Tenth time lucky – I hope.
This card has been a challenge for me personally. This is, no kidding, the tenth time I’ve re-written this post. Because of that, I encourage you to read this installment of “Arcana in Balance” with huge grain of salt. Buyer beware.
As we’ve progressed through the Major Arcana, I didn’t give much thought to the Judgement card & figured I’d just roll out my usual screed about using good judgement vs being judgmental. Until now, the Hierophant / Pope card has been my #1 card-nemesis for a variety of personal reasons. Now “The Last Judgement” is # 1 on the nemesis list (although the Hierophant still runs a healthy second) for essentially the same reasons – all of which are a long story best left for another day.
The card’s personal button-pushing is not the only thing that made Judgement a challenge to understand. With the Pope card the balance point had to do with reconciling two distinct and distant things (group rules & obedience vs personal truth & autonomy). Here, the balance is a finer point, closer together, harder to see.
Using good judgement vs blind judgmentalism is a useful interpretation for the card in general, but it isn’t the card’s lesson in balance. Do one, don’t do the other. Boom. Done.
When I’m doing readings, I’m often drawn to the Diane Morgan interpretation of “consequences and renewal.” Actions have consequences. We have to face up to that, but once we’ve dealt with the consequences of our mistakes, we’re renewed and free to move on. It’s more sophisticated understanding, but still not really a balance point. Take responsibility and move on. Boom. Done.
Other interpretations (Andrews, Waite and others) have to do with answering some higher call, finding your life’s purpose, working with the creative process, following spiritual guidance – that sort of thing. Again it is a bit all or nothing…are you finding and following your life’s purpose or not?
It’s subtle – not so much what but how. The balance point lies in the next step beyond this last interpretation. It’s about what you do after you have taken up that mantle of purpose (if, indeed, you do). Once you’ve found your passion, HOW you go about living it comes into play. The way of living your highest truth suggests where we find the balance in the Judgement card and brings things full circle back to using good judgement.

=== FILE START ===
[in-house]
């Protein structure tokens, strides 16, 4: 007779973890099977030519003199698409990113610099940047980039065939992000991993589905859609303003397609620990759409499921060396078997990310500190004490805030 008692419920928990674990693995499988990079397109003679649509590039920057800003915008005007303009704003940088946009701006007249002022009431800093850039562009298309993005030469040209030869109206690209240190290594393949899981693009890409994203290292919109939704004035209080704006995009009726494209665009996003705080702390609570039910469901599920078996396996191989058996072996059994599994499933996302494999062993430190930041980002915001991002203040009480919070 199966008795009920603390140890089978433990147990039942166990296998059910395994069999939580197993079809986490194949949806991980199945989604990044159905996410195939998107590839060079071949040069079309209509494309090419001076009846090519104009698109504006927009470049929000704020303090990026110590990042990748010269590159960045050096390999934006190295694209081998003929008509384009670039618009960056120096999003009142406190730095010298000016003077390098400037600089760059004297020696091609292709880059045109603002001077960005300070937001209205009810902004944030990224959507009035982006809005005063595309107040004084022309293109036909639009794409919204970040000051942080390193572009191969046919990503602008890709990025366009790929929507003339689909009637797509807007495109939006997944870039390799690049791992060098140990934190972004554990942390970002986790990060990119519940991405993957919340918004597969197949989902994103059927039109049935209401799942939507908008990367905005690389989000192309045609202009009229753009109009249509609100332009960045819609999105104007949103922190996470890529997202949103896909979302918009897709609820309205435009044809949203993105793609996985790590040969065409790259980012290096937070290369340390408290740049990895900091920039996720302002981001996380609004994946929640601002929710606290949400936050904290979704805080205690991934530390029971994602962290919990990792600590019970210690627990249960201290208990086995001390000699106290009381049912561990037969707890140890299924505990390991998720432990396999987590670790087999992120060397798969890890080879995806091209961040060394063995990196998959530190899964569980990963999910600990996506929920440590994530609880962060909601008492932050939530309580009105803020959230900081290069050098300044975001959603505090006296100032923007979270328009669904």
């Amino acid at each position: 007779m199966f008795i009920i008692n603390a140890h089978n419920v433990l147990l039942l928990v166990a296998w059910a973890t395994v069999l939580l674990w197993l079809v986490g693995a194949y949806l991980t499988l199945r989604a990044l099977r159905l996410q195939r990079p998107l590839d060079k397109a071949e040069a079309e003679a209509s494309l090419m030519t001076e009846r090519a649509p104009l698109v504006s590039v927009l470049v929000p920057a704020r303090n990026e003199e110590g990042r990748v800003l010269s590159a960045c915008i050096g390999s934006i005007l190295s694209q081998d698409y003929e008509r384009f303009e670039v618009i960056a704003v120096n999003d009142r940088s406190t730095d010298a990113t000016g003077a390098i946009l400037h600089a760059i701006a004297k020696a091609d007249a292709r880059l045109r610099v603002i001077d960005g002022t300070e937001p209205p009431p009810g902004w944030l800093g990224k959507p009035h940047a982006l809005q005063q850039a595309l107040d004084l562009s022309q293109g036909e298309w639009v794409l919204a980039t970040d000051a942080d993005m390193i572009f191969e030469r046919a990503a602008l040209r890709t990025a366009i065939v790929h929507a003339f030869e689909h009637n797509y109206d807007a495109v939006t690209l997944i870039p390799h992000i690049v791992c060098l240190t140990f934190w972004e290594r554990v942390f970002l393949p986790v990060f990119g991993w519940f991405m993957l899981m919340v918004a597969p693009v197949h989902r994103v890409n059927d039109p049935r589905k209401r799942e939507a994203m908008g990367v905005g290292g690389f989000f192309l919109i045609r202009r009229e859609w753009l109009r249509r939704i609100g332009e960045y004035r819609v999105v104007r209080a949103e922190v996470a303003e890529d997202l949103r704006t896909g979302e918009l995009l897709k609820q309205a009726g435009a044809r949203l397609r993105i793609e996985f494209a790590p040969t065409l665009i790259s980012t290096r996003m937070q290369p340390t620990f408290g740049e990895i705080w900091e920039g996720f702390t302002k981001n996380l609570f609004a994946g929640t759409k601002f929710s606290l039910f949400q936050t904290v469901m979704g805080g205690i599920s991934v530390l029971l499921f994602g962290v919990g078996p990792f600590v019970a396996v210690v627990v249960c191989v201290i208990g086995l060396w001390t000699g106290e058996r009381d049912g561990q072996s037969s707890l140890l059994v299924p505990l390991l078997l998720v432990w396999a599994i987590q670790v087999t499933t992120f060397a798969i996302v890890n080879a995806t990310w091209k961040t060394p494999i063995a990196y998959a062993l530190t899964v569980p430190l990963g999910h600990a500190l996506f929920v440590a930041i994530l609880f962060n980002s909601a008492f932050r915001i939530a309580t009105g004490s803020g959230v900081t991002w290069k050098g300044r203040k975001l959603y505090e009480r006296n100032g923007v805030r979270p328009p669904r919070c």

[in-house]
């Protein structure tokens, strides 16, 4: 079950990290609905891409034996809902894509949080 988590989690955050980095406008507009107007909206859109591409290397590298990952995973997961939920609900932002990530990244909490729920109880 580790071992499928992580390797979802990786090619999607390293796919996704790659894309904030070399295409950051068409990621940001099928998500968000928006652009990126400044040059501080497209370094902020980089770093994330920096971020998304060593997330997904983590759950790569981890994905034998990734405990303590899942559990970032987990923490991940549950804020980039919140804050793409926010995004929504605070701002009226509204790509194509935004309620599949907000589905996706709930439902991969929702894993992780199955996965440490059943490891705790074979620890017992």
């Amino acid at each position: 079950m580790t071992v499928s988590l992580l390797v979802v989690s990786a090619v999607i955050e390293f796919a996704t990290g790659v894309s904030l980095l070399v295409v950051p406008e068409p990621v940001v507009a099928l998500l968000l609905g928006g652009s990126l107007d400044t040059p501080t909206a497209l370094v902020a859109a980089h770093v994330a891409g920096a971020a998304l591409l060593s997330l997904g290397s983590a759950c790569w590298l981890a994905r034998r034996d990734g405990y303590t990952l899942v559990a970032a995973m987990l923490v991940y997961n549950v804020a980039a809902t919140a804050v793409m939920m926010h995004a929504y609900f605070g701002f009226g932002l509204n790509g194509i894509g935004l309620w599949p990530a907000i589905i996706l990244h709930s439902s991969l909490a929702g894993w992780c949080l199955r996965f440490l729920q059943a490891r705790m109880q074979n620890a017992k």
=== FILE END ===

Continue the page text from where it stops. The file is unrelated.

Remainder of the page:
It’s human nature to be enthusiastic about the things we love, and to be a little consumed with the things that “work” for us on either a physical or emotional level – especially when those things are new. There is no harm in speaking your truth. As I see it, that sort of deep authenticity is, in fact, necessary for spiritual growth and emotional survival. Discerning what is right for you (using good judgement) and condemning anyone who disagrees with you (judgementalism) are two different things. Sometimes saying no for the moment and keeping a lid on the life’s purpose thing is the right way to go. Incessant zealotry and demonstrative piousness has to be exhausting, even when that life’s purpose is authentic and heartfelt.
Shakespeare tells us that “discretion is the better part of valor.” The same is true of a balanced approach to assuming our higher calling. It takes a degree of instinct and a bit of discretion to speak your truth without being overbearing about it. It takes a calculated courage to speak your truth, without being cowed by other people’s harsh judgments. It seems to be a delicate balance of doing, doing too much and doing too little.
The subtle balance is between quietly protecting your truth, living your truth, and beating the rest of the world over the head with your truth. Leaving all religious connotations out of it…when life’s trumpet sounds do you ignore it, dance to it, or think anyone who doesn’t like your tune is an idiot?
It is a difficult balance to find within the card, and even more difficult one to execute, but if nothing else, it makes for a very interesting card. I hope it is an easier one for you.